The ride is surprisingly smooth, with the wide tyres cushioning out the bumps in the street. Even braking isn‘t an issue, as the Amsterdam bike traffic essentially has right of way in many situations (except for trams), which means emergency braking is rare.

Because of the excellent Dutch bicycle infrastructure, many people ride bikes as cars are simply inconvenient. It takes effort to ride very a Dutch bike very quickly, which means that bike traffic is essentially the same speed (between 10-20km/h), comfortable to ride in, and – most importantly – predictable for other road users.

Life going by, where one is simply swept along.

For me, the most intriguing aspect of a Dutch bike is parking it. Even if a bike rack isn’t available, its kick stand allows you to leave it essentially anywhere (within reason!) – most bikes come with a bolted on rear-wheel lock. Just stop your bike, twist the key, and engage the rear-wheel lock. For extra security, these locks often come with a built-in chain, meaning you can attach it anywhere.

Typical wheel lock mounted to the frame, which can be simply locked. The key remains in the keyhole when it’s not locked, so no fumbling for lost keys. The lock also has a built in chain lock, so you can lock it up to street furniture.

Parking and locking the bike is therefore done in a matter of seconds. No more lugging around a D lock, hunting for your keys, looking for a bike rack or street sign. The bike’s weight makes it unattractive for thieves, and lets be honest, with so many dark coloured and slightly rusty Dutch bikes on the street, what’s the chance that yours gets pinched?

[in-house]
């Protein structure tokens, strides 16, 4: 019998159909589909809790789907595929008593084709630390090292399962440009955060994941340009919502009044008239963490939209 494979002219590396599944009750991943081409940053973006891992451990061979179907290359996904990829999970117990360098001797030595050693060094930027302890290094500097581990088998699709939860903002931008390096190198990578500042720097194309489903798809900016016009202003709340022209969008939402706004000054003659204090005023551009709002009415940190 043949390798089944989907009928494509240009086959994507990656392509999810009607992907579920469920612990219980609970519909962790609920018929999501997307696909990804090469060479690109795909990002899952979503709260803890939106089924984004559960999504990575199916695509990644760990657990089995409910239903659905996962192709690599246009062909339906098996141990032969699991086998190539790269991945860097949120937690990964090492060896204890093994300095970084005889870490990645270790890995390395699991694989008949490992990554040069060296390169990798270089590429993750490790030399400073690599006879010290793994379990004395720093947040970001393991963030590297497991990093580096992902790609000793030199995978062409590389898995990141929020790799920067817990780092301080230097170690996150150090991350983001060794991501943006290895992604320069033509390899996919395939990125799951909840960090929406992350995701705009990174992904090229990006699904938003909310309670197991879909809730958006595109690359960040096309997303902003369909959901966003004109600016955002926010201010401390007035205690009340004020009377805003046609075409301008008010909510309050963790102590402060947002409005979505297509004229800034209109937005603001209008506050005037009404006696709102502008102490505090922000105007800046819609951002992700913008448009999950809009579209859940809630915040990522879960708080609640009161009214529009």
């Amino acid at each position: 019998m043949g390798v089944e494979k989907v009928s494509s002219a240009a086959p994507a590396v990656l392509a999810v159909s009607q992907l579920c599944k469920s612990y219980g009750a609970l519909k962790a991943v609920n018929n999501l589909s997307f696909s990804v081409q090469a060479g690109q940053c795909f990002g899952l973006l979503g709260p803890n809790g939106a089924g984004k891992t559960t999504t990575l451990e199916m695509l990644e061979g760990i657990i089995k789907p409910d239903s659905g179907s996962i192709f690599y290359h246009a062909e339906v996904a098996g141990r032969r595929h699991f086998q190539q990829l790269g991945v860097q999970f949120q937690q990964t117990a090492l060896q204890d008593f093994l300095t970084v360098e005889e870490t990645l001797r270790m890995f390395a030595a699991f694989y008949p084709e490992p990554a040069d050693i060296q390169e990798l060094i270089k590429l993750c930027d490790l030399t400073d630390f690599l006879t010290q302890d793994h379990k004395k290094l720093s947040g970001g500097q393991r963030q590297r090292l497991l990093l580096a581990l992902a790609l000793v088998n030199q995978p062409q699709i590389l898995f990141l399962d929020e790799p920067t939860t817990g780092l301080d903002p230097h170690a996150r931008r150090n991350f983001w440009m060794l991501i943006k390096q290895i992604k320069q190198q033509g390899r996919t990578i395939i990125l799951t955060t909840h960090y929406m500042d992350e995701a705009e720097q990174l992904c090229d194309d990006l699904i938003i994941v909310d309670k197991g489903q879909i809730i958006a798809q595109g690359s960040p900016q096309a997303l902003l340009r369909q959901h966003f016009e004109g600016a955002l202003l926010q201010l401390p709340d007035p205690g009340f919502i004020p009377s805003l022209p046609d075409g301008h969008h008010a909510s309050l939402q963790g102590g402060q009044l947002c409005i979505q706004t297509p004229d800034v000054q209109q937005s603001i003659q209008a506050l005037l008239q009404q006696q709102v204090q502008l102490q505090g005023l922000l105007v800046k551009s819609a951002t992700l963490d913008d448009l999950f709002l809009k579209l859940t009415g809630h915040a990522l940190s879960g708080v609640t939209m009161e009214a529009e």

As a foreigner in Amsterdam, the Dutch bike appears a novelty and seems like elegant perfection. Ask any Dutchman or woman though, and they won’t give it a second thought. It’s just a bike, a mundane tool to get from A to B.

True, any city outside the Netherlands would need more than three gears, and the weight might be a struggle uphill, but that doesn’t take anything away from the other merits. However, even Amsterdam is seeing an increase of e-bikes, which may make the issue of riding up hills a moot point.

Turn into any Amsterdam street, and you will see piles of bikes. Something which is just accepted as another tool. And yet, compared to many other European cities, few parked cars can be seen.

Boiled down to its core, the magic of a Dutch bike is that it is essentially a relic which has shunned a century’s worth of bicycle innovation. No disc brakes, suspension forks, or carbon frames. But do the basic needs of people really change so much over a century?

And therein lies the beauty – the Dutch bike is so simple and perfect that it has become a mere tool. Not unlike an washing machine, iron or pencil. Just an object doing its job without complaint or fanfare.

I own a racing bike, a time trial bike, and a mountain bike, but a part of me also really wants a beautiful black steel Dutch bike, complete with a wicker basket. You should try one if you can, I’m certain you’ll enjoy it!